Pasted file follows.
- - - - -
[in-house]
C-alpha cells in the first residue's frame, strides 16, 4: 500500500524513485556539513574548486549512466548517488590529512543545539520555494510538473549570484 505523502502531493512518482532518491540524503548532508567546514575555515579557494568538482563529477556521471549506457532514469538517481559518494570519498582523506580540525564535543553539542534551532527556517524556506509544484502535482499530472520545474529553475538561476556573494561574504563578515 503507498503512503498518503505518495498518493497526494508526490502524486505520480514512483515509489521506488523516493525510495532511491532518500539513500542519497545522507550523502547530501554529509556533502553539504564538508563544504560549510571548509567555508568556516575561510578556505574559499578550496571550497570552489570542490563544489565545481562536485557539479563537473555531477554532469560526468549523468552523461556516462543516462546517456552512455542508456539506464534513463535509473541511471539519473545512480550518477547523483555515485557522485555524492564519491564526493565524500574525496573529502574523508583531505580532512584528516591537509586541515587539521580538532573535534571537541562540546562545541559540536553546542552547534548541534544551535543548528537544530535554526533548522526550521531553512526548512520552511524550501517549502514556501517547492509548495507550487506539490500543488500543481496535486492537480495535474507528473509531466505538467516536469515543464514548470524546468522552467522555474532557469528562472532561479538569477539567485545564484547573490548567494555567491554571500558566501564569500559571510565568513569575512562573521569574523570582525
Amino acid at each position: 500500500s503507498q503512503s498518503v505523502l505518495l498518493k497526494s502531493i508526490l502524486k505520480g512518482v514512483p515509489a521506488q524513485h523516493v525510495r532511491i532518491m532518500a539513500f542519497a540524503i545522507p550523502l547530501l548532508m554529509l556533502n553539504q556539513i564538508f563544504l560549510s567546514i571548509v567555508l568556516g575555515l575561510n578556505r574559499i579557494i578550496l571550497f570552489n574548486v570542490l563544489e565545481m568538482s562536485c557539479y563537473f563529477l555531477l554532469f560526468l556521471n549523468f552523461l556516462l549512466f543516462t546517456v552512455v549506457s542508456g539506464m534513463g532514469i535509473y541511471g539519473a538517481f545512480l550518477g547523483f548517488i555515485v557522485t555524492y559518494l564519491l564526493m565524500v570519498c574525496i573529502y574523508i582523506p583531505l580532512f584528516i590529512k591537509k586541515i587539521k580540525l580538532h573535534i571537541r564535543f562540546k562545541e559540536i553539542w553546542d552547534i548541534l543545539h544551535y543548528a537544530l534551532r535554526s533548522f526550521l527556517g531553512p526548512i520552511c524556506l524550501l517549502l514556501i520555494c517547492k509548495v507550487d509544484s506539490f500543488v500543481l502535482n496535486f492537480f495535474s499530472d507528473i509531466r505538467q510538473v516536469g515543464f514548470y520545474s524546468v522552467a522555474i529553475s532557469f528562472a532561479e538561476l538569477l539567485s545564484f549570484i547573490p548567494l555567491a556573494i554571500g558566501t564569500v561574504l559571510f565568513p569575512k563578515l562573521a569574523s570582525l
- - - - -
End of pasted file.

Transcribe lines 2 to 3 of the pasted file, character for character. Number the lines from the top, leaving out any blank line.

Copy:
C-alpha cells in the first residue's frame, strides 16, 4: 500500500524513485556539513574548486549512466548517488590529512543545539520555494510538473549570484 505523502502531493512518482532518491540524503548532508567546514575555515579557494568538482563529477556521471549506457532514469538517481559518494570519498582523506580540525564535543553539542534551532527556517524556506509544484502535482499530472520545474529553475538561476556573494561574504563578515 503507498503512503498518503505518495498518493497526494508526490502524486505520480514512483515509489521506488523516493525510495532511491532518500539513500542519497545522507550523502547530501554529509556533502553539504564538508563544504560549510571548509567555508568556516575561510578556505574559499578550496571550497570552489570542490563544489565545481562536485557539479563537473555531477554532469560526468549523468552523461556516462543516462546517456552512455542508456539506464534513463535509473541511471539519473545512480550518477547523483555515485557522485555524492564519491564526493565524500574525496573529502574523508583531505580532512584528516591537509586541515587539521580538532573535534571537541562540546562545541559540536553546542552547534548541534544551535543548528537544530535554526533548522526550521531553512526548512520552511524550501517549502514556501517547492509548495507550487506539490500543488500543481496535486492537480495535474507528473509531466505538467516536469515543464514548470524546468522552467522555474532557469528562472532561479538569477539567485545564484547573490548567494555567491554571500558566501564569500559571510565568513569575512562573521569574523570582525
Amino acid at each position: 500500500s503507498q503512503s498518503v505523502l505518495l498518493k497526494s502531493i508526490l502524486k505520480g512518482v514512483p515509489a521506488q524513485h523516493v525510495r532511491i532518491m532518500a539513500f542519497a540524503i545522507p550523502l547530501l548532508m554529509l556533502n553539504q556539513i564538508f563544504l560549510s567546514i571548509v567555508l568556516g575555515l575561510n578556505r574559499i579557494i578550496l571550497f570552489n574548486v570542490l563544489e565545481m568538482s562536485c557539479y563537473f563529477l555531477l554532469f560526468l556521471n549523468f552523461l556516462l549512466f543516462t546517456v552512455v549506457s542508456g539506464m534513463g532514469i535509473y541511471g539519473a538517481f545512480l550518477g547523483f548517488i555515485v557522485t555524492y559518494l564519491l564526493m565524500v570519498c574525496i573529502y574523508i582523506p583531505l580532512f584528516i590529512k591537509k586541515i587539521k580540525l580538532h573535534i571537541r564535543f562540546k562545541e559540536i553539542w553546542d552547534i548541534l543545539h544551535y543548528a537544530l534551532r535554526s533548522f526550521l527556517g531553512p526548512i520552511c524556506l524550501l517549502l514556501i520555494c517547492k509548495v507550487d509544484s506539490f500543488v500543481l502535482n496535486f492537480f495535474s499530472d507528473i509531466r505538467q510538473v516536469g515543464f514548470y520545474s524546468v522552467a522555474i529553475s532557469f528562472a532561479e538561476l538569477l539567485s545564484f549570484i547573490p548567494l555567491a556573494i554571500g558566501t564569500v561574504l559571510f565568513p569575512k563578515l562573521a569574523s570582525l